Thus a review of the existing literature indicates that a lot of research has been done in measuring love of money, attitude towards behaving unethically and establishing their relationship with the propensity to behave unethically. There is also a study that establishes the relationship between love of money and ethical attitude. However, since the study was done for very different kinds of respondents than the one this study attempts to capture (Malaysian evangelical Christians as opposed to Indian business school students), one cannot be confident about its applicability here. Also none of these studies have been conducted in an Indian context. The high degree of difference in the love of money, attitude towards unethical behaviour and propensity to behave unethically between India and the more developed countries calls for some interesting deviations to be observed here. Thus this study tries to address the two main gaps in the existing literature - establishing relationship between love of money and ethical attitude among MBA students and testing the entire model in India.

Theoretical Bases for the Derivation of the Hypothesis

The different hypotheses that this project attempts to capture as well as the theoretical bases are described below:

  • H1: Love of money and attitude towards unethical behaviour are positively related to each other
  • Both these variables are attitudes- one towards money and other towards what the person thinks is ethical/unethical. As such, it is difficult to predict which one is the predictor variable and which one is the mediating variable. However, there is a high degree of chance that the two variables will be related to each other the person who has a higher love of money is likely to rate less number of actions as unethical and vice versa. The existing literature also supports such hypothesis [Hong Meng Wong, 2008].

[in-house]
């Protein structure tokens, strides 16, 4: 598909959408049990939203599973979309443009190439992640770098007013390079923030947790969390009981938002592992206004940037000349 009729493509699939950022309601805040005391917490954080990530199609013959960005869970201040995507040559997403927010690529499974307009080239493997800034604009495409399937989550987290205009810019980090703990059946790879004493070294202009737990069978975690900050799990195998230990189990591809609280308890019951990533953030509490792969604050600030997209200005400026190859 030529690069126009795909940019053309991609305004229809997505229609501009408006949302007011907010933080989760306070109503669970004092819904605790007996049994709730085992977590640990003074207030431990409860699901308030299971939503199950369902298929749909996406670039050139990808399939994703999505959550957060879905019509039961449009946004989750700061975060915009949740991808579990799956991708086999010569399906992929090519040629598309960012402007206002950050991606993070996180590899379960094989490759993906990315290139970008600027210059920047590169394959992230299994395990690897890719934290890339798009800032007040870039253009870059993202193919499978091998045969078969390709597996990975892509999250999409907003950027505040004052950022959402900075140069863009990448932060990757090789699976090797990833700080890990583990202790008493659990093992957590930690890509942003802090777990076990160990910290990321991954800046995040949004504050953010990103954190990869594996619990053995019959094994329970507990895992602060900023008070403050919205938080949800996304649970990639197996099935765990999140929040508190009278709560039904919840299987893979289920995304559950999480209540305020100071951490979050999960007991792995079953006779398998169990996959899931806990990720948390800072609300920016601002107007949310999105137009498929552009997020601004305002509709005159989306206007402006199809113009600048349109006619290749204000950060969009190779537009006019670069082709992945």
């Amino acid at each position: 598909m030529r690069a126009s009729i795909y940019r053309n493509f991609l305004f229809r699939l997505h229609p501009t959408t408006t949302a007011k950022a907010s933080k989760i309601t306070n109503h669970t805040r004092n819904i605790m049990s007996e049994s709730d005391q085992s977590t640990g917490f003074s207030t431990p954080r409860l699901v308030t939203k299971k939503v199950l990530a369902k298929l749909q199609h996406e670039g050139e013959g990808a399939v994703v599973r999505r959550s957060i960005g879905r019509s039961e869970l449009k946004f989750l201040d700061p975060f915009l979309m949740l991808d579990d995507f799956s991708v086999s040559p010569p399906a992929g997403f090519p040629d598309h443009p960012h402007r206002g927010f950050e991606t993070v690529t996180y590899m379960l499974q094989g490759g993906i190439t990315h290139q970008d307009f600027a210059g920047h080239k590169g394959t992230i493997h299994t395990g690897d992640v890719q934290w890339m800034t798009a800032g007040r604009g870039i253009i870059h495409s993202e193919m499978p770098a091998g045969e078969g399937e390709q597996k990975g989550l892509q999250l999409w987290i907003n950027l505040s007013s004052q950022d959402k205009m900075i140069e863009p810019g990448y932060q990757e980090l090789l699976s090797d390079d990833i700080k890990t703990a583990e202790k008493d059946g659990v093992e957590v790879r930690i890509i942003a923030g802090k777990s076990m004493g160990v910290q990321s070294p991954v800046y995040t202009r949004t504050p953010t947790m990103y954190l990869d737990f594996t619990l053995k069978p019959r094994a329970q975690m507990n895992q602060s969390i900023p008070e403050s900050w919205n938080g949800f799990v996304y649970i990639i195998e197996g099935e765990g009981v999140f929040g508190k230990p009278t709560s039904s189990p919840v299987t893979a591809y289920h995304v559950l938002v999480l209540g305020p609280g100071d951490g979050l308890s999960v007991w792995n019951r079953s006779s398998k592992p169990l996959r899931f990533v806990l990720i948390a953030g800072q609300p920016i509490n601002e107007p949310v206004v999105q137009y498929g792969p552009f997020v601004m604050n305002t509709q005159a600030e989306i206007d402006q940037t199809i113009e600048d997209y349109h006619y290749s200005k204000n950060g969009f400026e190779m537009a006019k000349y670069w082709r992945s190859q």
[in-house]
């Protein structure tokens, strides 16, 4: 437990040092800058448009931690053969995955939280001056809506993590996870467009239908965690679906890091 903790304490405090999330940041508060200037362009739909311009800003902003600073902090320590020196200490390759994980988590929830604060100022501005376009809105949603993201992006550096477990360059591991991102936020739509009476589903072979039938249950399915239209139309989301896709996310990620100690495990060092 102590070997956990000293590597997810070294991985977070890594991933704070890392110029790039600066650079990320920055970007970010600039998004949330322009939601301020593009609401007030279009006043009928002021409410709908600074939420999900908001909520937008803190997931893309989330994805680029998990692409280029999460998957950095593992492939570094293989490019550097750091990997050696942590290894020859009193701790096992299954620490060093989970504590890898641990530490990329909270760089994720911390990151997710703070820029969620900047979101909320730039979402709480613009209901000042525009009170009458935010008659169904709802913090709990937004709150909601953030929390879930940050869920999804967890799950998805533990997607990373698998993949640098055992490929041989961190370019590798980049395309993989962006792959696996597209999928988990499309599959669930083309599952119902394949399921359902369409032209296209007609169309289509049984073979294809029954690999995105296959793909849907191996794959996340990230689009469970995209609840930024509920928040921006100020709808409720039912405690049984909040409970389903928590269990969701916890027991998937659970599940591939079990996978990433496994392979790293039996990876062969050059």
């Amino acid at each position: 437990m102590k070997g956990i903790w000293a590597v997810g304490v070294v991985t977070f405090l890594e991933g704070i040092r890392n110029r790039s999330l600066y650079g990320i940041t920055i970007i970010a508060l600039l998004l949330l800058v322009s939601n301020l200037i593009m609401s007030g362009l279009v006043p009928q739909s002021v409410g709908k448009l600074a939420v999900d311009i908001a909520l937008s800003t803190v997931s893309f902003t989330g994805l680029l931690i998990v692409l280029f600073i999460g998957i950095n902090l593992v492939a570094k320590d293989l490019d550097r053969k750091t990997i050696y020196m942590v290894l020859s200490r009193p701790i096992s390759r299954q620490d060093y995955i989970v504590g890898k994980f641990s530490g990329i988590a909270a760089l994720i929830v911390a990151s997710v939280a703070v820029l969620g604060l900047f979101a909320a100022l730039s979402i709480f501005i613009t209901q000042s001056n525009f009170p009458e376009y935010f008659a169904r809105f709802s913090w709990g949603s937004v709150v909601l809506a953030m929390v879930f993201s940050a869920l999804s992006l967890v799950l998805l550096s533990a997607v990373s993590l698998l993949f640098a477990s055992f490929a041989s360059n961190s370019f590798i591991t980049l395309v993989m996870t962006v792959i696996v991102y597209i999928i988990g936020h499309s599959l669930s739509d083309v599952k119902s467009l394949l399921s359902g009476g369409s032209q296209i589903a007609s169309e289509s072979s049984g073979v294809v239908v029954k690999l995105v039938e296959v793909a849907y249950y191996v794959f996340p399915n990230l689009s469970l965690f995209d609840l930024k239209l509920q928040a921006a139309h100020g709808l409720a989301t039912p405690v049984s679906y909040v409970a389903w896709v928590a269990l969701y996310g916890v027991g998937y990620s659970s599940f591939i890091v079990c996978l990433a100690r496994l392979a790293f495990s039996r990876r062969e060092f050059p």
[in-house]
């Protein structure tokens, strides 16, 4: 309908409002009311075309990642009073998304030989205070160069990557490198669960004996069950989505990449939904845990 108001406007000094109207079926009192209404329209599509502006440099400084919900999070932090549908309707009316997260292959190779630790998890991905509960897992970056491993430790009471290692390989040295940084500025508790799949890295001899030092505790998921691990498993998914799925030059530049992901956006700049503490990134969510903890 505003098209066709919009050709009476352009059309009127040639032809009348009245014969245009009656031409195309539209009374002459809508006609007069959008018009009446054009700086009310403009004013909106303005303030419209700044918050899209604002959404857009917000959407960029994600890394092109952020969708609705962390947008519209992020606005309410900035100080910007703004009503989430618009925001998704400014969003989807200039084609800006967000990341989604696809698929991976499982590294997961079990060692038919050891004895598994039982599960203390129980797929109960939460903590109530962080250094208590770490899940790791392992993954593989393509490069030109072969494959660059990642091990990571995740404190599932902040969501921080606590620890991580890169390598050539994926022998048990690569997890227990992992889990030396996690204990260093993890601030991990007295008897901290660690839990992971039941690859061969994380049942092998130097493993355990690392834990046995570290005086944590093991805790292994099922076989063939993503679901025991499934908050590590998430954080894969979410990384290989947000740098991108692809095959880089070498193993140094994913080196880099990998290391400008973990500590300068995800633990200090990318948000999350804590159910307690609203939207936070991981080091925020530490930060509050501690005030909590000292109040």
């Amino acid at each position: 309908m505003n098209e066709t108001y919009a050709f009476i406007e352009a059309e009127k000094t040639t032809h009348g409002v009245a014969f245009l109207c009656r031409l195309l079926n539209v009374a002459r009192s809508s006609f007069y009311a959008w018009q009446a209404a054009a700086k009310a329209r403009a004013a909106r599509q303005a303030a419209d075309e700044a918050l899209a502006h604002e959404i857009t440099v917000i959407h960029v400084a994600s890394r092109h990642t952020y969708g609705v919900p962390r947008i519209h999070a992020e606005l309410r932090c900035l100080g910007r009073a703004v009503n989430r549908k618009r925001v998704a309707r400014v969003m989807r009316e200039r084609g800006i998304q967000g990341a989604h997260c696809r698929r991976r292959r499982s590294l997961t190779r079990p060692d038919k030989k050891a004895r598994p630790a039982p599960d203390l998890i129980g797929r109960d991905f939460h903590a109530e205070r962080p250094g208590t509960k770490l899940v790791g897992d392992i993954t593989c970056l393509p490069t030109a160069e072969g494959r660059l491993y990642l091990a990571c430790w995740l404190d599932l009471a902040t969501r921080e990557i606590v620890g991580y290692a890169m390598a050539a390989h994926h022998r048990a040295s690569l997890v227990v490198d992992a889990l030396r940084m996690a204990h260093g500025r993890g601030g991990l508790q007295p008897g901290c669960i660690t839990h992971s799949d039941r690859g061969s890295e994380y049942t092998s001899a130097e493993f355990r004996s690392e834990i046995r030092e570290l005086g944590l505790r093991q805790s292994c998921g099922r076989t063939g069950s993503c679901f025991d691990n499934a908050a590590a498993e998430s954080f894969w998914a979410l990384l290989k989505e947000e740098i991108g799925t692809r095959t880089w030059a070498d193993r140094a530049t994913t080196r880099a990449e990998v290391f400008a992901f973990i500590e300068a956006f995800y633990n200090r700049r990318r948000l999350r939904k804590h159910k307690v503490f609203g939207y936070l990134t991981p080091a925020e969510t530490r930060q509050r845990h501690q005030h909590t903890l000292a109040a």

• H2: Love of money is positively related to the propensity to behave unethically
  • This hypothesis has already been validated for the business school students in USA. In India, the relationship is expected to be even stronger as in a poorer country, the love of money might be one major reason why anyone would want to indulge in unethical behaviour.

  • H3: Attitude towards unethical behaviour is positively related to propensity to behave unethically
  • Any manifestation of behaviour is a direct outcome of the attitude of the person towards that behaviour. If a person thinks doing something is wrong and still proceeds to do it, it creates cognitive dissonance. The person tries to come out of this stage either by changing his actions or changing his beliefs. So the attitude towards unethical behaviour should have a positive relation with the propensity to behave unethically. However, the relation may be weaker in India than in USA because in a less developed country with limited resources and greater competition, people might be tempted to indulge in an activity they consider is unethical in order to further their gains. The effect of cognitive dissonance is expected to be less pronounced for a person in a developing country than in a developed country.

  • H4: There is a positive correlation between gender (male) and love of money